Two Little Girls, One Lamb

Of Course, I Would Tip These Girls for a Photo!

Of Course, I Would Tip These Girls for a Photo!

It started in Arequipa. From there to Puno and Cusco, I would run into pairs of girls in indigenous costume cradling either a baby lamb (most often) or a llama. In Cusco, there was an elderly grandmother with a llama. Each time, I was grateful to tip them 10 or 20 soles for a picture—knowing full well that I was being used. So what! It was an easy way for indigenous women and their daughters to make some easy money, and I didn’t mind. (The only people who minded were the women who were trying to sell their handicrafts to the tourists—but I bought from them, too!)

This bWoman in Chivay Had a Lamb and a Llama

This Woman in Chivay Had a Lamb and a Llama

Finally, here’s the old woman with the llama in Cusco. She was so sweet that she felt uncomfortable talking about money at all. I gave her 20 soles anyhow. She looked like she could use it:

Okay, Sio I’m a Big Chump

Okay, So I’m a Big Chump

I look at it this way: The Spanish Conquistadores ripped off the poor campesinos of Peru, stealing their labor, their lives, and what little they had for themselves. Do I feel ripped off? Not a bit!

Where in Arizona Is This?

Not What You Think....

Not What You Think….

Well, for starters, it’s not in Arizona. It kind of looks like a model of a geological formation, but it isn’t. What we have here is a crack in a piece of steel as magnified by an electron microscope. For an interesting look at other objects magnified to a factor of n, check out this website.


Mining the Comstock Lode

Timothy O’Sullivan Rare Photo of a Miner Near Virginia City

Timothy O’Sullivan Rare Photo of a Miner Near Virginia City

The above photograph is one of several taken by Timothy O’Sullivan over a hundred years ago giving rare views of the Old West. You can find a number of them at the Daily Mail website.

What I found interesting about the above photograph were the conditions under which it was taken. According to the caption:

Silver mining: Here photographer Timothy O’Sullivan documents the actvities of the Savage and the Gould and Curry mines in Virginia City, Nevada, in 1867 900ft underground, lit by an improvised flash—a burning magnesium wire, O’Sullivan photographed the miners in tunnels, shafts, and lifts. During the winter of 1867-68, in Virginia City, Nevada, he took the first underground mining pictures in America. Deep in mines where temperatures reached 130 degrees, O’Sullivan took pictures by the light of magnesium wire in difficult circumstances.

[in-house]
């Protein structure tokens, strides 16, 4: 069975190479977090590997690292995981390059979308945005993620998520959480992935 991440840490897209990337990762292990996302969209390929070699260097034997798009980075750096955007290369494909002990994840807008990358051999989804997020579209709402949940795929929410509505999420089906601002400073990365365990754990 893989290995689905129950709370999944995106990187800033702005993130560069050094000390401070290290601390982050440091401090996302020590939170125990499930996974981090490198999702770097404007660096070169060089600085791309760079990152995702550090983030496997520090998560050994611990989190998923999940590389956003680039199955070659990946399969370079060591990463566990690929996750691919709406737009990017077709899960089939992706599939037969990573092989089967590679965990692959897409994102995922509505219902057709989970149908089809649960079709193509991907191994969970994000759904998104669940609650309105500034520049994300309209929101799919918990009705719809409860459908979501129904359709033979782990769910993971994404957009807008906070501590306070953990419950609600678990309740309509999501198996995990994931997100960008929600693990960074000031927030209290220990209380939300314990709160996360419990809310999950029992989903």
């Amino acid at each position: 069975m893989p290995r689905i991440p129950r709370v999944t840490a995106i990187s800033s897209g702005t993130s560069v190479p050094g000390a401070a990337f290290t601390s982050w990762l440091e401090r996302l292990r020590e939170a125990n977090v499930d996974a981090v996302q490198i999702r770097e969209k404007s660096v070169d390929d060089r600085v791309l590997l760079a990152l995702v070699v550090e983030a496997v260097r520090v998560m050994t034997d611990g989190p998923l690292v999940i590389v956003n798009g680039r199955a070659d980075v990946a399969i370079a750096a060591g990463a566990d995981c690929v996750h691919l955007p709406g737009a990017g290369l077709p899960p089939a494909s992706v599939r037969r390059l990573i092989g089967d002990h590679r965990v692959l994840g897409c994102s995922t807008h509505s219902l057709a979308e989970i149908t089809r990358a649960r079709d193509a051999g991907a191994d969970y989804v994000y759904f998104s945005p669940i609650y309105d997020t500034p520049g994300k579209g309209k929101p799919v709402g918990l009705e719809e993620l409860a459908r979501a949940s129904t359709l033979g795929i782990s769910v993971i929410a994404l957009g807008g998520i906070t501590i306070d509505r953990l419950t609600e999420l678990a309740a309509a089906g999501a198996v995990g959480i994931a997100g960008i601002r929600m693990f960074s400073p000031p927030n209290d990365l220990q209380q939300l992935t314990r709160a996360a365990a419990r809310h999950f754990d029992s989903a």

Another of my favorites is this view of Paiute Indians taken near Cottonwood Springs, Nevada (in Washoe County).

Paiute Indians in Nevada

Paiute Indians in Nevada

I recommend you view the website when you get a chance.


Downtown Ísafjörður in the Westfjords

Downtown Ísafjörður in the Westfjords

It took a while, but now I have all 1,017 photographs I took in Iceland (minus a few obvious nixies) available on Yahoo! Flickr. You can see them by clicking here.

Eventually, I will take the hundred or so best pictures, create title pictures and maps, and add a soundtrack. Then I’ll try to get some cloud space and store it there. At that point, I will let you know how to access it..

Every once in a while, you will see a dark vertical line at the right edge of the picture. That started happening when I accidentally dropped my camera on Austurstræti in Reykjavík. Now when I take a picture, the camera makes a funny noise and some, but not all, of the pictures have the dark line. Otherwise, they seem to be all right.


Iceland 2001: Jökulsárlón

The Glacial River Lagoon of Vatnajökull

The Glacial River Lagoon of Vatnajökull

About a week ago, I found my old Kodachrome slides of my 2001 trip to Iceland. I had them converted by Bel Air Camera in Westwood to JPEG format and copied onto a CD-ROM. Over the next couple of weeks, I will be interspersing my best Iceland 2001 pictures with my regular posts.

The above glacial lagoon is near the Southeast Corner of Iceland, between Höfn and Skaftafell. Iceland is called Iceland because that corner is occupied by Europe’s biggest and most deadly glacier, Vatnajökull. And that glacier is the first part of the island that comes into view when sailing aboard a Viking craft from Europe.

Beneath a heavy layer of glacial ice at Vatnajökull lies the volcano Grimsvötn.

Think of what happens when an active volcano that is covered by a glacier suddenly erupts. You have a phenomenon, unknown in the Continental United States, referred to by Icelanders as a Jökulhlaup, a sudden flood that forms from seemingly nowhere and rushes to the sea, destroying everything in its path. It is because of this phenomenon that Iceland did not have a permanent road connecting the Southeast of Iceland to the Southwest. The picture below shows the wreckage of a steel bridge not far from the lagoon above from the 1996 eruption of Grimsvötn: